When it comes to winters, the Chef recommends eating these fruit and vegetables:
* Purple Mogri -- Mogri or Radish pods are not a common sight throughout the country. But you can spot them during the winters in local markets in northern India where women pick them up to make raitas, curries and stir fries. Rich in magnesium, calcium and copper, the vegetable is known to aid people from digestive problems.
Mogri or Radish pods are not a common sight throughout the country, but you can spot them during the winters | Pixabay
* Sweet Potato -- A re-discovered favourite, Sweet potatoes have created a space for itself in the millennial kitchen. With its diverse addition in burgers, chips and even chat, the root vegetable is filled with nutrients such as fibres and vitamins.
Sweet potatoes have created a space for itself in the millennial kitchen. | Wikimedia Commons
* Avarekalu -- Called Hyacinth beans in English, Avarekalu is a winter speciality in the south that is added to sambhar, saagu, rotis, etc. Bangalore is famed for its Averakalu mela during the winter months, where you can find these beans in dosas, Pani puri and even Jalebis! Thronged by crowds from all over the city, the food fest is a gourmand's delight.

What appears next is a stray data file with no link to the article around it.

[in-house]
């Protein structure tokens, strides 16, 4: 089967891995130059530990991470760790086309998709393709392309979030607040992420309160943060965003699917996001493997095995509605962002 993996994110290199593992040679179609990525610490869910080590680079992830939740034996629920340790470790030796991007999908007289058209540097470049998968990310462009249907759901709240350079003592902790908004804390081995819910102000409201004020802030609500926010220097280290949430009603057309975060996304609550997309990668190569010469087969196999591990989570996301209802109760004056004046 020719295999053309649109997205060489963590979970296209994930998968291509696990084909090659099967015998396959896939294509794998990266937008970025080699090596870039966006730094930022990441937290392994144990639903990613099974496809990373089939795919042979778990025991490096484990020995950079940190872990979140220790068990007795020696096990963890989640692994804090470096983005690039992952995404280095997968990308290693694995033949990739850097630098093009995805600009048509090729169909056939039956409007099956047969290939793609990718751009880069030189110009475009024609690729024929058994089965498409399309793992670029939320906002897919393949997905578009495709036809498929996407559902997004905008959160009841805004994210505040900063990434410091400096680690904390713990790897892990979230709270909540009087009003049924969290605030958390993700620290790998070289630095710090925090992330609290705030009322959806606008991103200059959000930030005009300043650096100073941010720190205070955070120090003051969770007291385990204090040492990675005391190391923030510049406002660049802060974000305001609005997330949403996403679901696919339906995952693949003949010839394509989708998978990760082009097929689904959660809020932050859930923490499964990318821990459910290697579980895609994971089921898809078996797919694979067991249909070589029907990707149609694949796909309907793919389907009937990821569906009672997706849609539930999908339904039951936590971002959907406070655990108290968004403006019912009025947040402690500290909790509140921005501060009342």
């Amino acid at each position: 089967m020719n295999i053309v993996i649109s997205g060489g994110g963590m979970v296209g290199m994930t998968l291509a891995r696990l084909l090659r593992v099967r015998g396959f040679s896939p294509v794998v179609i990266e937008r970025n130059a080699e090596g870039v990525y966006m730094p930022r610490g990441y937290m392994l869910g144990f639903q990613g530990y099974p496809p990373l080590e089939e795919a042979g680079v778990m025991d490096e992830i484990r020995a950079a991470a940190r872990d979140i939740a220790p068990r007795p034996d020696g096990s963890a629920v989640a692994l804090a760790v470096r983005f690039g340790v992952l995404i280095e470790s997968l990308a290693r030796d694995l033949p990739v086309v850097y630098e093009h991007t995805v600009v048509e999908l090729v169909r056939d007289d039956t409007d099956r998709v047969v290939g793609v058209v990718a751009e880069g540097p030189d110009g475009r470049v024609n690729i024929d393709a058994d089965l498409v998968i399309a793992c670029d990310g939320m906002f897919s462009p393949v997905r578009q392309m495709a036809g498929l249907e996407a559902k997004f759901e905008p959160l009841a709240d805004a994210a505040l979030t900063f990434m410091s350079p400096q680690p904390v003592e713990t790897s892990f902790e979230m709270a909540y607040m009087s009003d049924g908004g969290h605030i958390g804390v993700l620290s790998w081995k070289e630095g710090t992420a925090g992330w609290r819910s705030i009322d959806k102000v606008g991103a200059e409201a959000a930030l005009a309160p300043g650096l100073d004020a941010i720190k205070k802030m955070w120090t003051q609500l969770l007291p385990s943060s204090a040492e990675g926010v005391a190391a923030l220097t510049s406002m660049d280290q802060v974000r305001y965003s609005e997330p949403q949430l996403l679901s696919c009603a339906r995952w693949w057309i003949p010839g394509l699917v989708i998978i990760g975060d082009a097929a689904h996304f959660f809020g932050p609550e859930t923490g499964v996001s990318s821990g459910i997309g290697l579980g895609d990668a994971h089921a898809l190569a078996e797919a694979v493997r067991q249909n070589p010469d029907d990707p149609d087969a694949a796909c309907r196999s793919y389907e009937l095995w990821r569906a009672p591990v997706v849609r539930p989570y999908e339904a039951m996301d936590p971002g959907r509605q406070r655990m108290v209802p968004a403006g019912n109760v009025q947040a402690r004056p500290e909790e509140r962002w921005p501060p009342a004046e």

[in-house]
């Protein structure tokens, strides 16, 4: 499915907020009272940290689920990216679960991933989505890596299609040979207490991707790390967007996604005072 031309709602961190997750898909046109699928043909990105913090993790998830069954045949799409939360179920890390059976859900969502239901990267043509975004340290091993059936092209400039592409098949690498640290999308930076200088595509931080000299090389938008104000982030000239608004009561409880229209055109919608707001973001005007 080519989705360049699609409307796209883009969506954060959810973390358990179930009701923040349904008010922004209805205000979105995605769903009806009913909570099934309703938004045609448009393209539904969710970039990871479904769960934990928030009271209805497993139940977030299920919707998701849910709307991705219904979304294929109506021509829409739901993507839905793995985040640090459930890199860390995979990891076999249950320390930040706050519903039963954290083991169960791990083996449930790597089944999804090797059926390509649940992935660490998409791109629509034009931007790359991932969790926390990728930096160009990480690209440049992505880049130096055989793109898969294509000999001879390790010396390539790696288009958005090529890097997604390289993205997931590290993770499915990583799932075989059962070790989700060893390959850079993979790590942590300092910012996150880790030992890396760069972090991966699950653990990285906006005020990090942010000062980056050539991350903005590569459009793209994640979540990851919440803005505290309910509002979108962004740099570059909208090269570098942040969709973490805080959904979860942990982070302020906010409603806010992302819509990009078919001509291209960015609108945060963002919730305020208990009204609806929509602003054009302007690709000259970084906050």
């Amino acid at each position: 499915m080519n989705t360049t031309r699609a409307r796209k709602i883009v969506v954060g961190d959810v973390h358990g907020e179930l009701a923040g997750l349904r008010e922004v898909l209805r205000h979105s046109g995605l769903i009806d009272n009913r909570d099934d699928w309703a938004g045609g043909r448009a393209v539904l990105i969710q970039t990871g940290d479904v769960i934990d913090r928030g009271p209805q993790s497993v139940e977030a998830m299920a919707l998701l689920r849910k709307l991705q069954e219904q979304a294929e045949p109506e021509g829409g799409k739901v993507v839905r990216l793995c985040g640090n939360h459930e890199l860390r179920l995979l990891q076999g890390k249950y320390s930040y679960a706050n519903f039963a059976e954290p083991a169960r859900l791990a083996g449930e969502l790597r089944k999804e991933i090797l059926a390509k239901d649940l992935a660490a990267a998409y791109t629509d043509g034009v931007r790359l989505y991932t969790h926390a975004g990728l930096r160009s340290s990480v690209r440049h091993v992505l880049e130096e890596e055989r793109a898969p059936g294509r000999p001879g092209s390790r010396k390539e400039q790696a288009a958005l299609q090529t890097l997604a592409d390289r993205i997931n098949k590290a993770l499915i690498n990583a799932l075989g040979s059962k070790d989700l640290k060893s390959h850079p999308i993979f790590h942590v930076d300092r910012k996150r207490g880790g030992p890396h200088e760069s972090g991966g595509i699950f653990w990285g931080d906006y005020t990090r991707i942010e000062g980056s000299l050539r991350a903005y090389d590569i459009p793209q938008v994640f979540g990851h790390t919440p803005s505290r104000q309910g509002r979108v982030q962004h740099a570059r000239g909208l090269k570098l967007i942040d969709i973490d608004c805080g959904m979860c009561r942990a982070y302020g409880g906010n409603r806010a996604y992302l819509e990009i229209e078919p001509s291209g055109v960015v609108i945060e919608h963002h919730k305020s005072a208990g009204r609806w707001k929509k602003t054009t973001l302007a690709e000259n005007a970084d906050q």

Called Hyacinth beans in English, Avarekalu is a winter speciality in the south that is added to sambhar, saagu, rotis, etc. | Wikimedia Commons
* Amla -- The Indian gooseberry is a common winter fruit found through the country. High in Vitamin C, it is known to be immunity building and extremely beneficial for the skin and hair. There are multiple ways to eat Amla -- it is pickled, made into a fruit preserve called as Murraba or even eaten by sprinkling salt over it.
The Indian gooseberry is a common winter fruit found through the country. | Pixabay
(Article originally published on IANSlife) (IANS/ MBI)
Keywords: winter, Sanjeev Kapoor, chef, Indian gooseberry, Sweet Potato, Radish pods